[TheThinkTank] the virus and community bike shops, essential services thought

BICAS bicas at bicas.org
Thu Apr 2 15:47:52 PDT 2020


Thanks everybody. I know many of us have had to make a new decision every
two days with the changing world around us so quickly.

BICAS has 14 hourly wage staff, all of whom can still be paid by coming in
to refurbish bikes at the shop that will eventually be for sale after all
this is over, as long as they work far away from each other and clean and
disinfect everything after. Our Community Tools, classes, and retails
spaces have been shut down since mid-March, which is a heavy financial
burden. We are applying for local emergency grants and probably also for
the CARES Act loan.

We have also decided to re-open mid-April for extremely limited services -
no members of the public will be allowed into the building, but staff will
provide sliding scale repairs to make bikes safe and rideable (no needless
changes and upgrades), prioritizing frontliners whose bike is their main
mode of transportation and/or people who cannot afford repairs at retail
shops (many of which never closed here in Arizona because our governor has
declared almost everything "essential" *eye roll emoji*.)

I am still concerned about the prospect of people congregating outside the
building, but we have said if it becomes an issue, we will have to close
the shop completely again and disband everyone.

Can anyone else who is staying open/providing some services respond about
your safety protocols? How do you space folks apart? Do you wipe down bikes
that come in? Do you cover the handlebars with something? Do you use DIY
masks? We would love to benefit from everyone's collective creativity on
"risk management."  Thank you.

~Carlyn

On Wed, Apr 1, 2020 at 11:26 AM Audrey Wiedemeier <audrey at bikelibrary.org>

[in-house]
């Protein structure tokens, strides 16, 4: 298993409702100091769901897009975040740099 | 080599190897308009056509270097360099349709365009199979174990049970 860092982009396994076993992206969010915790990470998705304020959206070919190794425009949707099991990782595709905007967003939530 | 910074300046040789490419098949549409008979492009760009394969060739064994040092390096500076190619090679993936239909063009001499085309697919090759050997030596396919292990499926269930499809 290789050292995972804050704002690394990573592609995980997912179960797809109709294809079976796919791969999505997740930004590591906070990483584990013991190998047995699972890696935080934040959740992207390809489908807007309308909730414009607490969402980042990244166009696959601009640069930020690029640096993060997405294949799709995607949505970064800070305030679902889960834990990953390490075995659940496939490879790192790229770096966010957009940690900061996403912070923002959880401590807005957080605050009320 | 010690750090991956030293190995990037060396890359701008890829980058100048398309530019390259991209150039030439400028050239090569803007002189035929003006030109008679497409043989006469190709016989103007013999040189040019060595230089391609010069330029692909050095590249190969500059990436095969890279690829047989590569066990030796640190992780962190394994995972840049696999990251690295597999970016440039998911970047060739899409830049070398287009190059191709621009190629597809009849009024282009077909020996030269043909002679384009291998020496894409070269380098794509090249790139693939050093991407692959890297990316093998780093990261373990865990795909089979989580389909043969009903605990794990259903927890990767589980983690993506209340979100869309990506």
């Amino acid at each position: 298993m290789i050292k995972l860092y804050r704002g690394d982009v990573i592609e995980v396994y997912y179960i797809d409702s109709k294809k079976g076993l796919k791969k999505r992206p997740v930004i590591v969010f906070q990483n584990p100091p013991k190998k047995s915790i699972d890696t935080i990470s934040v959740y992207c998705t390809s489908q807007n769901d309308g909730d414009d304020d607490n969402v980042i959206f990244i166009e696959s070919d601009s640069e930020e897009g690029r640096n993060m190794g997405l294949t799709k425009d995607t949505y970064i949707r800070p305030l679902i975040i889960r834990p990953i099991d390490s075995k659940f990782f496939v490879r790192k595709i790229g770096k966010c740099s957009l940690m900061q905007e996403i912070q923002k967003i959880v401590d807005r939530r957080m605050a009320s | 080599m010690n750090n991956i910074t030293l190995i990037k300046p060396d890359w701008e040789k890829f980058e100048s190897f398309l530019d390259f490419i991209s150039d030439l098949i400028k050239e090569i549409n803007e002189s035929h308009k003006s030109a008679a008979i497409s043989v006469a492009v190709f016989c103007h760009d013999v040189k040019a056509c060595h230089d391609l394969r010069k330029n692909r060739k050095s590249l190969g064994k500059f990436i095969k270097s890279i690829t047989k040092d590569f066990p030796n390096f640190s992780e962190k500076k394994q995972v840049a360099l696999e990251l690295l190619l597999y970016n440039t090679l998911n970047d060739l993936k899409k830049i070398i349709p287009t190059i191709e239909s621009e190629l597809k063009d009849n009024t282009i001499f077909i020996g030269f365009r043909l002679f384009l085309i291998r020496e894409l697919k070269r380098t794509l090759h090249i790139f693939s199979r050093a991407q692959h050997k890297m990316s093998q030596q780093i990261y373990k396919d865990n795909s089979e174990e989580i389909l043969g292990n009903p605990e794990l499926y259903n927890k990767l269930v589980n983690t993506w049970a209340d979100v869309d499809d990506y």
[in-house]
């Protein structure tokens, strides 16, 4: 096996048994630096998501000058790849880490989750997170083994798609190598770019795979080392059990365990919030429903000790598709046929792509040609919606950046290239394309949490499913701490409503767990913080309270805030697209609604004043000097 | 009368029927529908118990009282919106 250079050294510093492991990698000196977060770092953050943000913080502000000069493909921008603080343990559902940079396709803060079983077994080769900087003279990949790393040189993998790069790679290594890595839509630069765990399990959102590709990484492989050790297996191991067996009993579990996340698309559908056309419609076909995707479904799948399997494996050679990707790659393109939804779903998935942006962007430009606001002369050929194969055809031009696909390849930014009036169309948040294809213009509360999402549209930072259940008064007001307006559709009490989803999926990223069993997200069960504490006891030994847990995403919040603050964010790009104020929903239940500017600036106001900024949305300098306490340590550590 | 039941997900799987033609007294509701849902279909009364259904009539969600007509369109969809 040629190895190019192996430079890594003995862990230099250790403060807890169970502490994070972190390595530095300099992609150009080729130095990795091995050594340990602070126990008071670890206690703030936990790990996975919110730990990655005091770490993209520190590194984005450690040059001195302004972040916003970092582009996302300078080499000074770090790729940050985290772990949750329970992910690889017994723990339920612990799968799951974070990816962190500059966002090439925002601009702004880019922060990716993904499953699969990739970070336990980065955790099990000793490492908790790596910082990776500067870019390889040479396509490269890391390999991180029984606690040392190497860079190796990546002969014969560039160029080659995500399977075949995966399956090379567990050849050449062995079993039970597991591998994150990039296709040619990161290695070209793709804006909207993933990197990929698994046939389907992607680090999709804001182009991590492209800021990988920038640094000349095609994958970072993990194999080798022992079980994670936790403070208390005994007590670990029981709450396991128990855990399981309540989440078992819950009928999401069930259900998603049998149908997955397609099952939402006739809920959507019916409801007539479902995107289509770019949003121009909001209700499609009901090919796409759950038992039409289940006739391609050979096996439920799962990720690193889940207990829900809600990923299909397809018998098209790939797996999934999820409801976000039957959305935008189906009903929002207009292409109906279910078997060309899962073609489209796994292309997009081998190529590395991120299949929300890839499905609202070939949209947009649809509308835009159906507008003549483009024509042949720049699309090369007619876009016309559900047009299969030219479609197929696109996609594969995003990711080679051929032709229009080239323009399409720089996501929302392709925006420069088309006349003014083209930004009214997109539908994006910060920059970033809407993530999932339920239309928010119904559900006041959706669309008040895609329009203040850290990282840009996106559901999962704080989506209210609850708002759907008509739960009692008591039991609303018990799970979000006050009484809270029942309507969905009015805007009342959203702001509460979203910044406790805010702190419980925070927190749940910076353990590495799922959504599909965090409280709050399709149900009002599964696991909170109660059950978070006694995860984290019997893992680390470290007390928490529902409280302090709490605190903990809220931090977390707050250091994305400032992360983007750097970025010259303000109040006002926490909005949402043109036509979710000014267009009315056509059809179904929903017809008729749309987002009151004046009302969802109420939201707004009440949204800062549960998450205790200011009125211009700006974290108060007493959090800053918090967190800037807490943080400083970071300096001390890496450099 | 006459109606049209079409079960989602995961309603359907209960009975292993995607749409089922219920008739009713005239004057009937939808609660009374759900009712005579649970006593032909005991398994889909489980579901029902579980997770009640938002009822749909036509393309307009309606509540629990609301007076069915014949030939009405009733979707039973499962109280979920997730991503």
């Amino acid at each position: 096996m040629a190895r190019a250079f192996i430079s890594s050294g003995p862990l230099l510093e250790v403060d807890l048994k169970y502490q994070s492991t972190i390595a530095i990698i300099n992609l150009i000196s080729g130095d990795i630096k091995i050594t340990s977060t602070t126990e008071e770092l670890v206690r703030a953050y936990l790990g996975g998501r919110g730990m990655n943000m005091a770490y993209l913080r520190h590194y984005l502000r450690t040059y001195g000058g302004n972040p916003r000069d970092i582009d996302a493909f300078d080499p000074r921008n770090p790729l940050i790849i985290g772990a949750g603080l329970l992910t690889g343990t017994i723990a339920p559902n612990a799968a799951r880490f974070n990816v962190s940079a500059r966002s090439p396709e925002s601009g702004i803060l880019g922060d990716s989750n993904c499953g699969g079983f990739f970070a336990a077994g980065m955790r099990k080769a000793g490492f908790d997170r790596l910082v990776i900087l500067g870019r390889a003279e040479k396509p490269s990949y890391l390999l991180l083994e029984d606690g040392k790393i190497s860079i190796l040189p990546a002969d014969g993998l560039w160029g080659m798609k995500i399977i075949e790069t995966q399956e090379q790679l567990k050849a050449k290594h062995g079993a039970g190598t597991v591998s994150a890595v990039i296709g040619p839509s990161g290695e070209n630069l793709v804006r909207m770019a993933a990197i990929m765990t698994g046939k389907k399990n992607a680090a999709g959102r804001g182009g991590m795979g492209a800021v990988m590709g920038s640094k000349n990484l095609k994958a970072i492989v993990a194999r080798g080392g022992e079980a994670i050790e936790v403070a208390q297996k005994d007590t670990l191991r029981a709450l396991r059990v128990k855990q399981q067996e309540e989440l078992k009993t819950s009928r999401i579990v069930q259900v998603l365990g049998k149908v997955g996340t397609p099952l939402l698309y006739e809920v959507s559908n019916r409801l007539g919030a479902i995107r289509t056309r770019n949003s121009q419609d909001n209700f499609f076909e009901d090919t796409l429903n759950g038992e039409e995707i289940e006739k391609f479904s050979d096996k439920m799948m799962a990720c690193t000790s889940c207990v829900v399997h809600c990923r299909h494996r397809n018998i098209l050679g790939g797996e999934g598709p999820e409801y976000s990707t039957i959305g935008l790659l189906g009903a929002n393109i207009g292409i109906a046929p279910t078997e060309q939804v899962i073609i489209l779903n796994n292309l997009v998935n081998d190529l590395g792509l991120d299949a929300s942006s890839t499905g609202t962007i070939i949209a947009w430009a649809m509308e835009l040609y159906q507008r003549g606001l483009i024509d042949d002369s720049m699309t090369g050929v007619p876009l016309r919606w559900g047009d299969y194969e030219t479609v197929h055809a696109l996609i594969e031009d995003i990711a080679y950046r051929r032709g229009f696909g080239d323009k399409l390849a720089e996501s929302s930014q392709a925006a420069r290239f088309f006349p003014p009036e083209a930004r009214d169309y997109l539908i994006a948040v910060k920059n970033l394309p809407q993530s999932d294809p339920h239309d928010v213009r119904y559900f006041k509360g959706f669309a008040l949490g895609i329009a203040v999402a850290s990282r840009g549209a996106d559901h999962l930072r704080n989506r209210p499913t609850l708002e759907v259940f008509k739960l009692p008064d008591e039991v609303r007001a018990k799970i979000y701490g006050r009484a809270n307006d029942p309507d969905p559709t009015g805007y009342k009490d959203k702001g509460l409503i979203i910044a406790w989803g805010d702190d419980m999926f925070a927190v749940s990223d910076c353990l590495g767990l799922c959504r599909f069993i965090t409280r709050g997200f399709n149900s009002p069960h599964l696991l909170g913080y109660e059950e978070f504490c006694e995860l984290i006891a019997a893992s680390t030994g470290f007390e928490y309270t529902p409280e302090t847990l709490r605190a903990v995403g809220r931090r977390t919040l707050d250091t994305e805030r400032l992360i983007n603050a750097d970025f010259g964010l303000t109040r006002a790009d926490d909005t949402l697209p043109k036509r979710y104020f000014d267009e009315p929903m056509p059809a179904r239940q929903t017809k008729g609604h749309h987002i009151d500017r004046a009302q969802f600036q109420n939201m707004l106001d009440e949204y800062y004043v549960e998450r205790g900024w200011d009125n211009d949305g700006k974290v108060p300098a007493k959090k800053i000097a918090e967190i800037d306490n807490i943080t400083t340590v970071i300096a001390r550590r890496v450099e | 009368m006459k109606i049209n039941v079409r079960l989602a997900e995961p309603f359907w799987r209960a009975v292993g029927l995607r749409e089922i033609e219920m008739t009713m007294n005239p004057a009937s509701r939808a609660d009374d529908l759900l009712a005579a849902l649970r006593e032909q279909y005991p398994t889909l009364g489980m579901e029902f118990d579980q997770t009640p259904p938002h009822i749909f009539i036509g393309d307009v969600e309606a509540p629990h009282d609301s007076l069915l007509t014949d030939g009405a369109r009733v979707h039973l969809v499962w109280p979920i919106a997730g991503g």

wrote:

> Pardon, but that last link is not the correct one.
> Here is the link to the folder with all our covid 19 docs:
>
>
> https://drive.google.com/drive/folders/1hPWES96NDNkez7TsgonqkklEzwQ6mTCV?usp=sharing
>
>
>
> Peace & grease,
>
> *Audrey Wiedemeier* (She/her/hers)
> Iowa City Bike Library, Director
>
> 700 S. Dubuque St, Iowa City
> *Hours: *Sat. 10-3, Mon. 5-7, Tues. 6-8,
> Wed. 6-8, Thurs. 6-8, Fri. 4:30-6:30
>
> BikeLibrary.org
> C: (515) 450-1651
>
>
> On Wed, Apr 1, 2020 at 1:23 PM Audrey Wiedemeier <audrey at bikelibrary.org>
> wrote:
>
>> Carlyn: I appreciate you asking for folks to respond kindly. I'll be
>> asking this of our volunteers and patrons who've been somewhat gruff.
>>
>> Bob: Opening stronger than ever is right!
>>
>> As of right now the Bike Library is closed, however, pending approval
>> from our board, we would like to start offering a "curbside bike checkout"
>> that is by appointment only.
>>
>> Here is the link to those documents. Check out the one titled: Proposal
>> for Curbside Checkout.
>>
>>
>> https://docs.google.com/document/d/1rZFtSJlY01X9gPCc_jT5vf8ayk5i2oeTJXuBlhayCTw/edit?usp=sharing
>>
>>
>> Peace & grease,
>>
>> *Audrey Wiedemeier* (She/her/hers)
>> Iowa City Bike Library, Director
>>
>> 700 S. Dubuque St, Iowa City
>> *Hours: *Sat. 10-3, Mon. 5-7, Tues. 6-8,
>> Wed. 6-8, Thurs. 6-8, Fri. 4:30-6:30
>>
>> BikeLibrary.org
>> C: (515) 450-1651
>>
>>
>> On Thu, Mar 26, 2020 at 5:49 PM Cyclista Nicholas <cyclista at inventati.org>
>> wrote:
>>
>>> I've been worried about our workstation becoming a contamination depot,
>>> of course. All public surfaces, even if they are decontaminated
>>> regularly, will be to some extent.
>>>
>>> However, there is a significant percentage of our target demographic
>>> that relies on us for daily survival, and mainly I refer to the
>>> homeless. These are people who, if they didn't have our workstation,